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IT the Toyota way

o Trevor Clarke
22.03.2010 kl 20:30 |

Given all the things that come out of Japan, it’s remarkable and not a little bit bemusing how often it’s the quirky side of life that dominates any discourse on the country. Off the wall fetishes, cosplay kiddies, vacuous variety TV shows, manga, yakuza tales, ninja, games and gadgets are all top of mind as soon as any flutter of the Hinomaru is raised in conversation.

 

Given all the things that come out of Japan, it's remarkable and not a little bit bemusing how often it's the quirky side of life that dominates any discourse on the country. Off the wall fetishes, cosplay kiddies, vacuous variety TV shows, manga, yakuza tales, ninja, games and gadgets are all top of mind as soon as any flutter of the Hinomaru is raised in conversation.

It's fascinating and titillating conversation fodder but, in many ways, it masks the not insignificant contributions the country has made to the business world. And one export in particular has succeeded in enthralling and influencing the top business leaders across the globe, propelling a once humble region, Aichi Prefecture on the main island of Honshu, into the business world's unforgiving spotlight. It drives considerable innovation in IT within the world's largest automobile manufacturer.

Long-known for its strict approach to quality control, Toyota officially adopted its now famous Toyota Way in 2001. Since the announcement, the Toyota Way's five principles -- Challenge, Kaizen (improvement), Genchi Genbutsu (go and see), Respect and Teamwork -- have been almost universally promoted by C-level executives as a set of home truths manufacturing organisations must adhere to regardless of where they are located. At least, this was the situation before a very recent and acutely embarrassing global recall of Prius models because of a problem with software that controls the antilock braking system (ABS).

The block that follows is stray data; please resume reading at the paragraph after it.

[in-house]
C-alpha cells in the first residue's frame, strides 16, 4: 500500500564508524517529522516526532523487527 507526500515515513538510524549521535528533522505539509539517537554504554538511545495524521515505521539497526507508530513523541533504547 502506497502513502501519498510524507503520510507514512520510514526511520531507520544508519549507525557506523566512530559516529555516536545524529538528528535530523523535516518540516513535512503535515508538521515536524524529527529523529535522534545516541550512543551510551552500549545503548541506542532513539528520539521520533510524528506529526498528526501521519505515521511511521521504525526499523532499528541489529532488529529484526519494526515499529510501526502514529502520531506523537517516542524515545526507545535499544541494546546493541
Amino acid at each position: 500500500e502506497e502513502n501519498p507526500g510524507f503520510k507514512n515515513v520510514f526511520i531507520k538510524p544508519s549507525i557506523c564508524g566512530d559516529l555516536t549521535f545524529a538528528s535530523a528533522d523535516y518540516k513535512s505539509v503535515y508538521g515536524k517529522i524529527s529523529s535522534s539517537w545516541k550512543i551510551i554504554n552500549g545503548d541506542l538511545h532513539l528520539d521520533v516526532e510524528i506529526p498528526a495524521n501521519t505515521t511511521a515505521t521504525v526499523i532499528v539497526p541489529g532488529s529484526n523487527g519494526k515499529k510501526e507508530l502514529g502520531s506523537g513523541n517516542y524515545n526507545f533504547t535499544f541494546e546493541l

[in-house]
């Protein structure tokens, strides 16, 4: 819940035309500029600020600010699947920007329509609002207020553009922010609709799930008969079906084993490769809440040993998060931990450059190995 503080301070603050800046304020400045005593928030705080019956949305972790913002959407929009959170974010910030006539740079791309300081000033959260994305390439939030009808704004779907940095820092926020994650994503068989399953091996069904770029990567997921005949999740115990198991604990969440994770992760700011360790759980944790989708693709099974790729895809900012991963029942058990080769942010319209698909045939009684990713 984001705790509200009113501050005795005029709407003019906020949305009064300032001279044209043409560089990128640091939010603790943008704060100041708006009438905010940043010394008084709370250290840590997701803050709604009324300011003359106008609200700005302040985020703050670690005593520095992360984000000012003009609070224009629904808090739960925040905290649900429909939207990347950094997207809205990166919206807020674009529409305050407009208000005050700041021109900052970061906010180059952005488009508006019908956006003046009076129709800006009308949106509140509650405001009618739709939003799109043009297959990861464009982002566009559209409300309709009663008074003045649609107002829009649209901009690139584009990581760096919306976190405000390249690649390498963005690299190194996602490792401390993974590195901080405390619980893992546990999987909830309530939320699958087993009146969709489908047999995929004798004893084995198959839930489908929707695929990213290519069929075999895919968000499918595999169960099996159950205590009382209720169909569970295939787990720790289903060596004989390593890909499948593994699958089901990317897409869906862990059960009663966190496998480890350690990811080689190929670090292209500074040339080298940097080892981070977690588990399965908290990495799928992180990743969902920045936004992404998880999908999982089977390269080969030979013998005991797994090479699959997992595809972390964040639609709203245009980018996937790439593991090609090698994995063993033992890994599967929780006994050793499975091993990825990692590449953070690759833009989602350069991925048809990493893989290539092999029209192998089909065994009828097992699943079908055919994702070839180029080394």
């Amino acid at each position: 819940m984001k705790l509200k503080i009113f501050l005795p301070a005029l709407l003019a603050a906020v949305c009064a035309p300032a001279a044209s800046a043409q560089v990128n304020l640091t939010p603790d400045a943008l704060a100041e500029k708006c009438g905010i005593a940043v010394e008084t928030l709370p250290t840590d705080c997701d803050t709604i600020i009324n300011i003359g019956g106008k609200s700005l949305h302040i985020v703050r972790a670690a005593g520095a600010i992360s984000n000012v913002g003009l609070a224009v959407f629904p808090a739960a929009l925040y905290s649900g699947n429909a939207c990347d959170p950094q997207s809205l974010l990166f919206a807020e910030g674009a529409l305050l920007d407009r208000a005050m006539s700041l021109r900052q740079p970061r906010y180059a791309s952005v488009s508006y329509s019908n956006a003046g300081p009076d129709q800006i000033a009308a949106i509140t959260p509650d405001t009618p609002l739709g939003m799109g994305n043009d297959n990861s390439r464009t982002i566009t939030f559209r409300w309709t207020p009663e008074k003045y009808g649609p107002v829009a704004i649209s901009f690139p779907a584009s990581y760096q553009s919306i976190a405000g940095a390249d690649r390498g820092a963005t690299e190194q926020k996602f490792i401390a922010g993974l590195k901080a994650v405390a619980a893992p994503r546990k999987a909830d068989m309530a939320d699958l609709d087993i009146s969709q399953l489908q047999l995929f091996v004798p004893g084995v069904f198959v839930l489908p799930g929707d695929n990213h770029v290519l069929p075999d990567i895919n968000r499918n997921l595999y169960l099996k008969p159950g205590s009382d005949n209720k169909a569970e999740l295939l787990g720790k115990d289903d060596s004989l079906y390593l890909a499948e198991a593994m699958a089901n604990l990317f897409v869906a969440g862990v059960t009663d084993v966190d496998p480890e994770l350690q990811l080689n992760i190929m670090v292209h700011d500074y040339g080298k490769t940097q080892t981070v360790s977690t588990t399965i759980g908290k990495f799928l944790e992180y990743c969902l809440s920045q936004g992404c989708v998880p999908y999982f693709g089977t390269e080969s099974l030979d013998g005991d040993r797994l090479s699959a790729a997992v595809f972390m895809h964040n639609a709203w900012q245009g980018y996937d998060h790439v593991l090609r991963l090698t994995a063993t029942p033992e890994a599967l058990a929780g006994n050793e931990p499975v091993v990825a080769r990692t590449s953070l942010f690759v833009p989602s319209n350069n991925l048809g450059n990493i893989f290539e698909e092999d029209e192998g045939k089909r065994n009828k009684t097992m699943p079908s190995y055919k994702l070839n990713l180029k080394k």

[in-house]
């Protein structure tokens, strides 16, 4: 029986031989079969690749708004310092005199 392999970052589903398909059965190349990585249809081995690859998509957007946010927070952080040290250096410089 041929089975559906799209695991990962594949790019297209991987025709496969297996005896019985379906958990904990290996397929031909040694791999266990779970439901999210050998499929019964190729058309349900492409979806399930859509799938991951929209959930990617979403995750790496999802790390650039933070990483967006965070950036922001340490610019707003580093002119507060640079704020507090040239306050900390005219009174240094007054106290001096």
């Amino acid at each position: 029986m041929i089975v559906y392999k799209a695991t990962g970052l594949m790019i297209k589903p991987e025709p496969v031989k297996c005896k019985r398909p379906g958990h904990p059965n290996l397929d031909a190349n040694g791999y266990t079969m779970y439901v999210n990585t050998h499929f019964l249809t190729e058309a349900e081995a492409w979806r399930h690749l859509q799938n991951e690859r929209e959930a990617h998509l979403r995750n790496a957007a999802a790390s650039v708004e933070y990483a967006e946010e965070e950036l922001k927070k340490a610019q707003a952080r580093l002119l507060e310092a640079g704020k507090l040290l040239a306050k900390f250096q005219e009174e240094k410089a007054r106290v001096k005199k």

Despite the setback, the Just in Time system inherent in the Toyota Way, where activity in the production lines is generated by customer demand and not just by forecasts of growth, is often the source of great pride for the Japanese media, elite and public at large.

What is less well-known, however, is the influence the Toyota Way has had on the company's internal IT systems and, concurrently, the way IT has enabled the five principles to be executed. The production of the new Hybrid Camry at the Altona manufacturing plant in Victoria is a prime example.

Next: The Toyota way at the Altona plant

The Toyota Altona plant manufactured just over 140,000 vehicles -- a combination of Camrys and Aurions -- for the domestic market in 2008. Like all other Toyota plants, the Altona outfit implements the Toyota Production System, which is the practical embodiment of the five principles.

But in the last 12 months the plant has also seen the introduction of the Hybrid Camry.

Toyota Information Systems Division divisional manager, James Scott, says while many of its global systems were developed in Japan (and guarded closely), the plant also rolled out new IT systems with the new model locally.

"The factory simulation tool and motion capture is where we are designing the manufacturing process on computer systems before they even become a manufacturing process," he says. "It is all about looking at how to do things efficiently and how to improve safety, especially with repetitive type injuries and muscular strain.

We used these systems this time around and there was a lot of work there to build the Hybrid Camry as the most efficient and safest way possible.

"We have a system called Factory Simulation Tools, which is kind of like a digital factory. But the motion capture is also using a product called TEBA as a result of an investigation into what Japan is using in North America. The University of Michigan, which specialises in ergonomics, developed it jointly with Toyota.